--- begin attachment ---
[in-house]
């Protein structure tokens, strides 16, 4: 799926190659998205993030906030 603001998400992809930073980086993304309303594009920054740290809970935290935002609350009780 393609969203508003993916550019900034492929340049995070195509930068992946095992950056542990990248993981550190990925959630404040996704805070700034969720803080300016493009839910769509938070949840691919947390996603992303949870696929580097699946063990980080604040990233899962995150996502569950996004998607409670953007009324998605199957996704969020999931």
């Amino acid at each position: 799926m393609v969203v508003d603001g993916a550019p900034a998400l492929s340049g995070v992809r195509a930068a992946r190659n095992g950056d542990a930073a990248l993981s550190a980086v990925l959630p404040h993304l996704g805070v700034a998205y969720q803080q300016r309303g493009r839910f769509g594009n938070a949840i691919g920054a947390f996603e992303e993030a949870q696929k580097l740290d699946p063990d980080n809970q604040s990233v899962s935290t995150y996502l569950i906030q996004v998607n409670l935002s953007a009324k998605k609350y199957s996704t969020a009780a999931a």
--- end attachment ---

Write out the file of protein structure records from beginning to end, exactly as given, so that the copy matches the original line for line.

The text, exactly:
[in-house]
């Protein structure tokens, strides 16, 4: 799926190659998205993030906030 603001998400992809930073980086993304309303594009920054740290809970935290935002609350009780 393609969203508003993916550019900034492929340049995070195509930068992946095992950056542990990248993981550190990925959630404040996704805070700034969720803080300016493009839910769509938070949840691919947390996603992303949870696929580097699946063990980080604040990233899962995150996502569950996004998607409670953007009324998605199957996704969020999931």
């Amino acid at each position: 799926m393609v969203v508003d603001g993916a550019p900034a998400l492929s340049g995070v992809r195509a930068a992946r190659n095992g950056d542990a930073a990248l993981s550190a980086v990925l959630p404040h993304l996704g805070v700034a998205y969720q803080q300016r309303g493009r839910f769509g594009n938070a949840i691919g920054a947390f996603e992303e993030a949870q696929k580097l740290d699946p063990d980080n809970q604040s990233v899962s935290t995150y996502l569950i906030q996004v998607n409670l935002s953007a009324k998605k609350y199957s996704t969020a009780a999931a």